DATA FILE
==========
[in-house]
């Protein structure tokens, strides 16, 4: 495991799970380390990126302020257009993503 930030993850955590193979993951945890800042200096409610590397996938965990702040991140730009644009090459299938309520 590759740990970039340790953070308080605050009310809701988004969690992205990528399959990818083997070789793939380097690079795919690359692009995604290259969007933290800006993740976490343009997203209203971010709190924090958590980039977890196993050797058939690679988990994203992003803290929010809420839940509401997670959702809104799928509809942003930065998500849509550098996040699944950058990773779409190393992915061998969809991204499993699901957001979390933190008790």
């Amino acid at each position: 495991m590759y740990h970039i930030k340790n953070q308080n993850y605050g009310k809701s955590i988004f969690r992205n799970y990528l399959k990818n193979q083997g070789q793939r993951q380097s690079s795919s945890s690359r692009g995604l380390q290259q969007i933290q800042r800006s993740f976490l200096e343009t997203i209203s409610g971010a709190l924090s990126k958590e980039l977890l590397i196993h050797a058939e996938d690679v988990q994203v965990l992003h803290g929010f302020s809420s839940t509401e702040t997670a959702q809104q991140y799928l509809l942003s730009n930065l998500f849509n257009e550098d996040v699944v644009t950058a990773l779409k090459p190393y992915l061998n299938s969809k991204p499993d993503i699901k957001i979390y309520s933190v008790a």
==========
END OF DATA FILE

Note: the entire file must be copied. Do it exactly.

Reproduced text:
[in-house]
């Protein structure tokens, strides 16, 4: 495991799970380390990126302020257009993503 930030993850955590193979993951945890800042200096409610590397996938965990702040991140730009644009090459299938309520 590759740990970039340790953070308080605050009310809701988004969690992205990528399959990818083997070789793939380097690079795919690359692009995604290259969007933290800006993740976490343009997203209203971010709190924090958590980039977890196993050797058939690679988990994203992003803290929010809420839940509401997670959702809104799928509809942003930065998500849509550098996040699944950058990773779409190393992915061998969809991204499993699901957001979390933190008790």
């Amino acid at each position: 495991m590759y740990h970039i930030k340790n953070q308080n993850y605050g009310k809701s955590i988004f969690r992205n799970y990528l399959k990818n193979q083997g070789q793939r993951q380097s690079s795919s945890s690359r692009g995604l380390q290259q969007i933290q800042r800006s993740f976490l200096e343009t997203i209203s409610g971010a709190l924090s990126k958590e980039l977890l590397i196993h050797a058939e996938d690679v988990q994203v965990l992003h803290g929010f302020s809420s839940t509401e702040t997670a959702q809104q991140y799928l509809l942003s730009n930065l998500f849509n257009e550098d996040v699944v644009t950058a990773l779409k090459p190393y992915l061998n299938s969809k991204p499993d993503i699901k957001i979390y309520s933190v008790a």